CHARLESTON – A new leopard-themed campaign meant to highlight the motives behind the recent name change of the state trial lawyers organization has resulted in a catfight.

The Web site criticizes the West Virginia Trial Lawyers Association, now calling itself the West Virginia Association for Justice, for trying to conceal its identity from the public by changing its name. The campaign, created by the U.S. Chamber of Commerce's Institute for Legal Reform, targets West Virginia and at least 10 other states that have seen similar efforts.

"West Virginia's trial lawyers have apparently signed onto a national campaign of concealment conducted by the Association of Trial Lawyers of America, who renamed themselves the American Association for Justice last year," ILR President Lisa A. Rickard said in a press release. "Because decades of abusing the civil justice system has driven their popularity into the ground, they are resorting to the oldest PR trick in the book: when your brand is tarnished, change your name."

The West Virginia Record is owned by the U.S. Chamber.

ILR is running a public awareness campaign in West Virginia and other states where the state trial lawyer associations have recently voted to change their names. As more states follow suit, ILR likely will expand its public awareness campaign.

"We doubt the people of West Virginia will be fooled by a misleading name change – a leopard with new spots is still a leopard, and trial lawyers' reputations will remain tarnished until they stop abusing the system," said Rickard.

The new president of the West Virginia Association for Justice, however, says the Chamber's campaign is just more of the same.

"This ludicrous claim is just another attempt by billion-dollar corporate interests to divert attention away from the truth -- and that truth is that they want to increase corporate profits at the expense of West Virginia residents and businesses," Wheeling attorney Teresa Toriseva said. "They want total immunity when they produce dangerous products, put employees into unsafe working conditions and break contracts with West Virginia businesses.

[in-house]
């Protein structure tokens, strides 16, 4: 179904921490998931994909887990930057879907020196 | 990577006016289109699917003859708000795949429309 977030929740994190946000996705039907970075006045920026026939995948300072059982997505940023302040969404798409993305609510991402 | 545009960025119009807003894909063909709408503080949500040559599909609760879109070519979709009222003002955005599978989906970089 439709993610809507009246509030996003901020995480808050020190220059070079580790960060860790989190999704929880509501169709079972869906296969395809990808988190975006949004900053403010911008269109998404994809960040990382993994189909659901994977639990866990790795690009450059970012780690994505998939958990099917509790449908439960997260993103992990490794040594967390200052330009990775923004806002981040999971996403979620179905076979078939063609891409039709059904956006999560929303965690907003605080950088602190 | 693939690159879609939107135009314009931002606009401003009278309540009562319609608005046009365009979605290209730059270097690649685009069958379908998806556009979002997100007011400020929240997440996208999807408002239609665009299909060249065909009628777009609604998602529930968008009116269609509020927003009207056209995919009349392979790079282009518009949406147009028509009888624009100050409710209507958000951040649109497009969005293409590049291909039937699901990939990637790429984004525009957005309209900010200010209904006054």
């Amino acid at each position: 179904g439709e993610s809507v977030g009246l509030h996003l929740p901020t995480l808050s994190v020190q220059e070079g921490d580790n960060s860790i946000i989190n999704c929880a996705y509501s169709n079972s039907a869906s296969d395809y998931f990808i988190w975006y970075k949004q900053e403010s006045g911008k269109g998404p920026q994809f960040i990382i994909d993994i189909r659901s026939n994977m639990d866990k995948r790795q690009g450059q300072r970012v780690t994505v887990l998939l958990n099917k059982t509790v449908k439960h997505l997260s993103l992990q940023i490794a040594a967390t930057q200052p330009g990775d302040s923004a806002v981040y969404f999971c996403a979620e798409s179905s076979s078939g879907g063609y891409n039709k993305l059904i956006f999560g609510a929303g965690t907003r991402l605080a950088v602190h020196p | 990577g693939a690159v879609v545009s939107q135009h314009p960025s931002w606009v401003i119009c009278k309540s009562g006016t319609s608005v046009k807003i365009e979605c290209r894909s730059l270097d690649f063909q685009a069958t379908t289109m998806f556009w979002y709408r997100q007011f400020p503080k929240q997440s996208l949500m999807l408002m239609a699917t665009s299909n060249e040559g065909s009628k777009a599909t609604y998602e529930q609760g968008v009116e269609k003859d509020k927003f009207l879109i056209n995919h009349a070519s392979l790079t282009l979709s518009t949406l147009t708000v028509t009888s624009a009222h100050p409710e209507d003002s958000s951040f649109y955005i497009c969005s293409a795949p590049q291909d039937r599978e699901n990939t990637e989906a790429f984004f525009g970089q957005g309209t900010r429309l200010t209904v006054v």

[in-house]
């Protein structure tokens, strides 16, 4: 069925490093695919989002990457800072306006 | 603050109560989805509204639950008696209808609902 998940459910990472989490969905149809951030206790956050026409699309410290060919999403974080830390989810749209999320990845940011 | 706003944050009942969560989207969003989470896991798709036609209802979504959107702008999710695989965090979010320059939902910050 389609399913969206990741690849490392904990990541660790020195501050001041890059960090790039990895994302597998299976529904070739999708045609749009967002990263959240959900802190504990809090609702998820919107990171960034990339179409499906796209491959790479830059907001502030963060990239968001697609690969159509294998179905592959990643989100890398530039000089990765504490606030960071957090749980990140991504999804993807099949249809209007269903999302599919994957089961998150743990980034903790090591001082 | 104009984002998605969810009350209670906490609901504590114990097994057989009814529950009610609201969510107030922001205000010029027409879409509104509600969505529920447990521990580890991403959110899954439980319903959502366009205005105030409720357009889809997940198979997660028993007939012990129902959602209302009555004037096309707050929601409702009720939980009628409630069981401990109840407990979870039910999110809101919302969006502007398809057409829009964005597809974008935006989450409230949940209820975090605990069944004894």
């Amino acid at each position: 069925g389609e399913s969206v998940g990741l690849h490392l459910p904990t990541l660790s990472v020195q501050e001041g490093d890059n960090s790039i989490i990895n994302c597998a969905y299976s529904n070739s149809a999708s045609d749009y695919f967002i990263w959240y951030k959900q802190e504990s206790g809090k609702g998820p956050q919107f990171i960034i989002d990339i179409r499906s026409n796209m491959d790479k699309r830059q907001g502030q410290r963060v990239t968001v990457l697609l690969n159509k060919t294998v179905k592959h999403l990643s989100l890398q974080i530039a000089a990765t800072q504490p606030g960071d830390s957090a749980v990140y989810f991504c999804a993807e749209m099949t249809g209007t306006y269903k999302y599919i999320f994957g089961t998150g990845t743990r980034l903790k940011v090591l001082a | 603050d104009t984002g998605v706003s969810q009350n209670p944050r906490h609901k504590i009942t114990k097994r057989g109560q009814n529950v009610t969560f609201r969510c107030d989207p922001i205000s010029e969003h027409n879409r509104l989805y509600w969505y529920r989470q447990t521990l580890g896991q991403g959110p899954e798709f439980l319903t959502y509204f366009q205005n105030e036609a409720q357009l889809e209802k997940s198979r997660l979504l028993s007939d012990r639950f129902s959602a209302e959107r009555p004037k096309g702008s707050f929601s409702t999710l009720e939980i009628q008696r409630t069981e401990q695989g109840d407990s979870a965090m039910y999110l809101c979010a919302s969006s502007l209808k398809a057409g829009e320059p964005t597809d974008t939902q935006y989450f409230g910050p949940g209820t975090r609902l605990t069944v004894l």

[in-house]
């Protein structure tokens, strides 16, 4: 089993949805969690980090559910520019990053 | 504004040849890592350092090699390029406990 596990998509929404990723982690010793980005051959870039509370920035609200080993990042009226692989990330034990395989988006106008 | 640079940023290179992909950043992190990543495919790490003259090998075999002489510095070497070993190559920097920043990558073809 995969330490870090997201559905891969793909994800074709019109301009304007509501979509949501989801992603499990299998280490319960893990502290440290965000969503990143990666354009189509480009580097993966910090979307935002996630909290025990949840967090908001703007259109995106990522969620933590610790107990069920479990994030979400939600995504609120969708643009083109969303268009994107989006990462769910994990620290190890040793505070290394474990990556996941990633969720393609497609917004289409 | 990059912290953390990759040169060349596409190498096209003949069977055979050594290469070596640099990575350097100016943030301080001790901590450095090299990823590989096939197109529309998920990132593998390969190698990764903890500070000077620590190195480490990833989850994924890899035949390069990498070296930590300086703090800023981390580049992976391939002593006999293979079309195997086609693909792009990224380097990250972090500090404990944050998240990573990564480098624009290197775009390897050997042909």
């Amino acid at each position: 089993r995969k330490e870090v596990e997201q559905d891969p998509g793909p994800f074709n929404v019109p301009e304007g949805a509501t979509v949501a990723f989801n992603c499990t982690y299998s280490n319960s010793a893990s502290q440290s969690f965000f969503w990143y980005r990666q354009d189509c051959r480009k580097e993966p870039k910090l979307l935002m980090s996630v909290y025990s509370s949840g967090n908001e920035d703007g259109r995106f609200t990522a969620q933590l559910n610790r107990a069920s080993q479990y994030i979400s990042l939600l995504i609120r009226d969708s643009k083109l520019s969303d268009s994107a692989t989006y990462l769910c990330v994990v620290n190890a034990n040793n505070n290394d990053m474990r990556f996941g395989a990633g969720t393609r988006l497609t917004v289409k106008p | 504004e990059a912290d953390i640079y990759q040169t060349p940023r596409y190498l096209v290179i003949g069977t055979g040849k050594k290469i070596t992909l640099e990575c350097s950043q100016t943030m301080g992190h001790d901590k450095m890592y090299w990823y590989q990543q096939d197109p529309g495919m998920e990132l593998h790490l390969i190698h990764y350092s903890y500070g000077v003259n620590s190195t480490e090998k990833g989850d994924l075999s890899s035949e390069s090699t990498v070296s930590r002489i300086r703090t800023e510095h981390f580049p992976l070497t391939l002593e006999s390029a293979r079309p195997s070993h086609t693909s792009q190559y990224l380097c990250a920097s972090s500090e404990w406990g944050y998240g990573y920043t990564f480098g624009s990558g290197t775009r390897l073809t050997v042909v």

"They are willing to say or do anything to advance this political agenda -- even if that means lying and misleading West Virginians to do it."

Toriseva said her group is not trying to hide behind a new name or shy away from the fact that they are trial lawyers.

"It is ridiculous that the U.S. Chamber of Commerce is trying to claim that West Virginia trial lawyers are trying to hide behind a new name when even The West Virginia Record – a newspaper funded by the U.S. Chamber – did a story when we announced the change months ago. Are (U.S. Chamber President) Tom Donohue and the billion-dollar corporate special interests he represents not even bothering to read the newspaper they are funding?

"We are proud to be trial lawyers, and we have made no effort to hide that fact. All of the materials that we have issued since the name change was announced clearly states that the West Virginia Association for Justice was formerly the West Virginia Trial Lawyers Association. To say that we have done otherwise is an outright lie."

Another group criticizing the name change is West Virginia Citizens Against Lawsuit Abuse.

"Changing the name of the personal injury bar in West Virginia is like putting lipstick on a pig," WV CALA Executive Director Steve Cohen said. "It can't hide the greed of the lawsuit industry in this state."

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